I want the Fairbanks Four to rise from the ashes of loss and destruction and be blessed and excel as well, but they are still in the battle. I am no legal eagle, so my support of the Free the Fairbanks Four Movement will have to be my weapon.

Public humiliation and shame will now be turned around back on the courts. We did nothing wrong. I got married and my guests were happy young people celebrating with us. An important and less known fact is that Marvin Roberts, one of my guests at the reception, had a reputation as a responsible young man who was sober that night and he wasn’t known to get into trouble the way kids occasionally do.  We will continue to celebrate when they all walk again as free men. I’m tired of death and injustice when it’s within our power to stop it. Treat others as you wish to be treated and we have not treated these four men well.
~Audrey (McCotter/Jones) George

We know this much is true: the story of the Fairbanks Four will ultimately be remembered as a story of the power of love and truth. Someday, a story of the enormity and power of love will be the one in the background of those wedding photographs, as it should be. It is love we fight for and with. Thank you Audrey for being part of the fight.

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No Excuse – A Letter from Senator Mark Begich

 

363Following in the footsteps of many ordinary citizens, local leaders, and more recently Alaska Senator Lisa Murkowski, Senator Mark Begich released a letter to Alaska Governor Parnell asking for swift justice in the case of the Fairbanks Four.

We applaud Senator Begich for advocating for justice. Leaders take a stand when the good of their people is at stake, regardless of the political cost or benefit. Both Begich and Murkowski have taken a risk and demonstrated that they have what it takes to lead.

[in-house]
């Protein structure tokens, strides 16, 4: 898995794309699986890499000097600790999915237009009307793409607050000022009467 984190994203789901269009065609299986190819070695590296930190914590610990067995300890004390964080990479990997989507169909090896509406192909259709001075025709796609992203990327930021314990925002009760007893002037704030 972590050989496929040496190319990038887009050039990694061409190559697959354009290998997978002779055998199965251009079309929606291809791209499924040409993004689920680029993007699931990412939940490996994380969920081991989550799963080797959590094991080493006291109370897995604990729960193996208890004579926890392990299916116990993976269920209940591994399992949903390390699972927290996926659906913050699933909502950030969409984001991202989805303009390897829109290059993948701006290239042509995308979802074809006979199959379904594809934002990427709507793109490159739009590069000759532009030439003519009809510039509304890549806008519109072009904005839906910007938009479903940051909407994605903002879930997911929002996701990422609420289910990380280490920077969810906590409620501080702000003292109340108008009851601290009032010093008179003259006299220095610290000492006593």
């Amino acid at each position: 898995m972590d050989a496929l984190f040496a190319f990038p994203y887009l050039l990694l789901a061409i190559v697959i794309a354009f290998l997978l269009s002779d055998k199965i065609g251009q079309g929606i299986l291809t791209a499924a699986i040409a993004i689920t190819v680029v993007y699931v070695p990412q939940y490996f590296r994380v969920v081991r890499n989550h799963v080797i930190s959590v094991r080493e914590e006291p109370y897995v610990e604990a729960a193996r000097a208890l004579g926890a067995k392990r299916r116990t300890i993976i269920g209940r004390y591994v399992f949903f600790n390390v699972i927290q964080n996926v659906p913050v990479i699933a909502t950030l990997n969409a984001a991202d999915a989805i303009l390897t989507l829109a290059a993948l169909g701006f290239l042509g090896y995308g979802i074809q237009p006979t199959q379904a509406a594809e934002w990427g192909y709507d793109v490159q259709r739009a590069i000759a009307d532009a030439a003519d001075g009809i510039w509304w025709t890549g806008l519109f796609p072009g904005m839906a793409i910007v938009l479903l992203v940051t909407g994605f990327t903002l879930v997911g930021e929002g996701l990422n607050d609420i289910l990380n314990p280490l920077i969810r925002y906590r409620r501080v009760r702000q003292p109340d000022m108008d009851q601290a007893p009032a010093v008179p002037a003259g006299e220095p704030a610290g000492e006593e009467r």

We hope the Governor is getting the message from above and below: this case is a test of the transparency, ethic, functionality, and intent of the justice system under Parnell. So far, Parnell’s administration and the Attorney General are failing this test.

When state prosecutor Adrienne Bachman announced that the state had just begun its investigation 37 days into their allotted 45 days, the prosecutor’s dismissive remarks were followed in short order by this letter from Senator Murkowski.

Following the state’s request for an extension until May 15, 2014, the letter below from Senator Begich was released. It speaks for itself.

 

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BE encouraged by these letters. This fight has been long and in some ways has only just begun. There remain forces of darkness inside the justice system, but the truth will soon prevail and clear a path so that others will not experience the same injustice. The light is coming.

State of Alaska Seeks to Delay Response in Fairbanks Four Case Until May 2014

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Yesterday the State of Alaska filed their response to the post conviction relief application filed on behalf of the Fairbanks Four by the Alaska Innocence Project. In their response the State of Alaska asked for the court to extend their allotted 45 day response time to May 15, 2014 – over seven months from the date of the Alaska Innocence Project filing. 

The filling by Innocence Project contained two matching confessions, one given by Jason Wallace in 1997, the second given in 2011 by William Holmes, and alluded to the existence of a third confession filed under seal for court consideration. These confessions represent only a fraction of the evidence contained in the filing supporting the innocence of the Fairbanks Four and the guilt of the other men. William Holmes and Jason Wallace implicate themselves, Rashan Brown, Shelmar Johnson, and Marquez Pennington – all men with lengthy criminal records. Three of the five named are behind bars for unrelated multiple murders, and the remaining two reside in the greater Fairbanks area.

State Prosecutor Adrienne Bachman, who is the prosecutor assigned to the case by the state, filed to motion requesting an extension until May 2014 and made the unusual and striking choice to list one of her reasons for delay as her personal long-standing vacation plans. She also went on to explain that it would take the state time to familiarize themselves with the original case (their case) and that after the lengthy review of their original files they would look at the new information presented in the filing.